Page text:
2. Dress for comfort

Gone are the days when you could show up at the airport and be magically upgraded to first class just because the agent at the check-in counter thought you looked fabulous. There are far too many elite status members on every airline who have flown tens of thousands of miles to earn those upgrades, so if you are not one of those members, you'll be sitting in coach.

While that's bad news on one hand, it's great news on the other: there is absolutely, positively NO REASON to dress for style when flying. You're going to be walking potentially long distances, lifting heavy luggage and sitting in an uncomfortable seat for hours, so you might as well be comfortable.

Unless I'm taking only short flights, I wear jeans, a t-shirt, and a couple of layers of sweater, jacket, etc. Even if the weather is hot on the ground, it always gets chilly up in the air, and most of us ladies get cold easily. So you will be glad you brought that sweater. I like to have a wrap with me, too, which can serve as a blanket, a pillow or a shawl. Wearing a dress or skirt is something you'll surely regret, since your legs will be freezing, and you'll be restricted in how you can contort yourself without exposing yourself to get comfortable. I also highly recommend wearing socks, so your feet don't grow icicles.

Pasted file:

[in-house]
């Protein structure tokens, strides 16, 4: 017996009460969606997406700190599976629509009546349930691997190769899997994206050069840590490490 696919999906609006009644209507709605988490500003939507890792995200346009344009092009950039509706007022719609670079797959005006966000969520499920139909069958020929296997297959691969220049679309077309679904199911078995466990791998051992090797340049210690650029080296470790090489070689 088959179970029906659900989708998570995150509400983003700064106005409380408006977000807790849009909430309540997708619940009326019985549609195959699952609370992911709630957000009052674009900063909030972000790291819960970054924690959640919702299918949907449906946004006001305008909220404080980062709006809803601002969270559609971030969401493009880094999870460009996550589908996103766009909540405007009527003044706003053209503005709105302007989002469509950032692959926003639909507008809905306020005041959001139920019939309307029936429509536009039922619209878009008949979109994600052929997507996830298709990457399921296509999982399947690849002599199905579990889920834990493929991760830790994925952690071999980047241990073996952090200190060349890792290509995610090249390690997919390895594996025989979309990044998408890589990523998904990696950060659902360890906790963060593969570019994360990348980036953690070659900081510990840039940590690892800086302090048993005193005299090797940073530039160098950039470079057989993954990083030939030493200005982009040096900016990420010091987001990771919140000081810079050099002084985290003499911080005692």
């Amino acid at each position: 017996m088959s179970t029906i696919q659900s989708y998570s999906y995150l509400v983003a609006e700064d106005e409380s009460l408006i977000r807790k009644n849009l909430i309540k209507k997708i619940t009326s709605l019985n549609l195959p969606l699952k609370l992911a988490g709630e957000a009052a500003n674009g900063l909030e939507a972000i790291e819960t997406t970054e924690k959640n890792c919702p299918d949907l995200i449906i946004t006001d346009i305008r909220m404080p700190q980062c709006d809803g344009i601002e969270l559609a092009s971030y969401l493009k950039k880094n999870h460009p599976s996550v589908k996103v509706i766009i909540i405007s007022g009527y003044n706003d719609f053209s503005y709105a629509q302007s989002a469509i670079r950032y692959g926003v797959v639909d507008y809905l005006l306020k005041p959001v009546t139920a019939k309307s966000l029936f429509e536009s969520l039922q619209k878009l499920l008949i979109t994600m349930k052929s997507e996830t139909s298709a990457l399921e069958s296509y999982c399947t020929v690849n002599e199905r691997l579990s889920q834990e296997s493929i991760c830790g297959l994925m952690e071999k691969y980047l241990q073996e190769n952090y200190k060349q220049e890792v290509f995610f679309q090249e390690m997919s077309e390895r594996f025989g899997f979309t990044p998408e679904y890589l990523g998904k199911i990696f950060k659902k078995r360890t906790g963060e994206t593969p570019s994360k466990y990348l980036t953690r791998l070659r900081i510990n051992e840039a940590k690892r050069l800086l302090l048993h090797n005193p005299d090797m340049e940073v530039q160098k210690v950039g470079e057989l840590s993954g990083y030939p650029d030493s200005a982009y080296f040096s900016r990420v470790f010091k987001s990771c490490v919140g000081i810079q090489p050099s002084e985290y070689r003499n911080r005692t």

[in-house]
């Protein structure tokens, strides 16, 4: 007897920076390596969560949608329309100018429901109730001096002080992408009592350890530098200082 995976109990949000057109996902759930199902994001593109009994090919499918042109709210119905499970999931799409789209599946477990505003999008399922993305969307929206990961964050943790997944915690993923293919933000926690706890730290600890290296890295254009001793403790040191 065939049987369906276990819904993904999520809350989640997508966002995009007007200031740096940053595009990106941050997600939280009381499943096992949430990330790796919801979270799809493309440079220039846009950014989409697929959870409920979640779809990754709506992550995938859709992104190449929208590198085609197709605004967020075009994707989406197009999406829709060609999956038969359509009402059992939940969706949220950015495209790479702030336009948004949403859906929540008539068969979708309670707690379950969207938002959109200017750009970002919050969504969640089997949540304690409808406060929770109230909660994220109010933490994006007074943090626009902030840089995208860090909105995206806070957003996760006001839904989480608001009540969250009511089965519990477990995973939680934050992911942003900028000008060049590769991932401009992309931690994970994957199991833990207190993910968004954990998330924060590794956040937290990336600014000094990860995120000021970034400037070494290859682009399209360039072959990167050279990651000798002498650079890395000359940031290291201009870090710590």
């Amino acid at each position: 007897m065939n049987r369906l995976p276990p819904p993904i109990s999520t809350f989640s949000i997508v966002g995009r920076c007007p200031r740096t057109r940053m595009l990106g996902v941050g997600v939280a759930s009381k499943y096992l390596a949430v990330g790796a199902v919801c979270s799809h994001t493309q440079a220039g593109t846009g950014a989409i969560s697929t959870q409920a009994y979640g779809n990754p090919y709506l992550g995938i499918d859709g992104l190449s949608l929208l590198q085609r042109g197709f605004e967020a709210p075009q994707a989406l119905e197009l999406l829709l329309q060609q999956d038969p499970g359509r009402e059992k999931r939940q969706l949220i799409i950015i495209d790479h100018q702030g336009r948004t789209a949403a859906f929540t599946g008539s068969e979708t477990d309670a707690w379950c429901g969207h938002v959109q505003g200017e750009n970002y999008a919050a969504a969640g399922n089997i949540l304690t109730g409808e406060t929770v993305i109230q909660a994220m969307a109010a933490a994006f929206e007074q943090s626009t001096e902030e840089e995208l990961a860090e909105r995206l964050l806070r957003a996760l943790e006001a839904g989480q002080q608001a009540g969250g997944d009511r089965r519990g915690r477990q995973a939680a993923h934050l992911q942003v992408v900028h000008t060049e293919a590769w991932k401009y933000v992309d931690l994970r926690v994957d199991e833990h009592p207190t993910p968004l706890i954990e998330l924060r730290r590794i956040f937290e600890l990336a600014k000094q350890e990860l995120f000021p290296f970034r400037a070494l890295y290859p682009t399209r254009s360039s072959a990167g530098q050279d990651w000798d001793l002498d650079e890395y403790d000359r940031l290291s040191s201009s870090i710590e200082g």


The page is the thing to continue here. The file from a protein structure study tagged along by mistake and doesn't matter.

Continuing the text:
I have changed out of a business suit at the airport many, many times. Generally I do this after getting through security, but not always. I don't love changing clothes in a public bathroom, but it's worth it to be comfortable.

(Update: I've changed my tune slightly on this, in light of the new TSA naked scanners. Now I recommend being comfortable, but also dressing to avoid suspicion at the security screening. Read all about it here.)

Along the same lines...

3. Wear easy footwear

Comfort and easy on-and-off are what you're going for here. I see so many women wear heels, cute boots and all manner of impractical shoes in the airports, and I know that they must be regretting it. Slip-on shoes are your best bet for getting through security quickly, and you want shoes that will be comfortable while you're trekking the concourses. I actually break my own rule and wear running shoes pretty often when traveling, which are not ideal because you have to sit and tie them after you go through security. For me personally, I still find them worth the trade-off, because they're comfortable as all get-out, they let me wear socks to keep my feet warm in-flight, and they let me run in case I have to sprint to make a connection. (They also let me keep my bulkiest shoes out of my luggage -- see #4 below.) But I also have a range of casual, flat slip-ons that make the security screening a snap.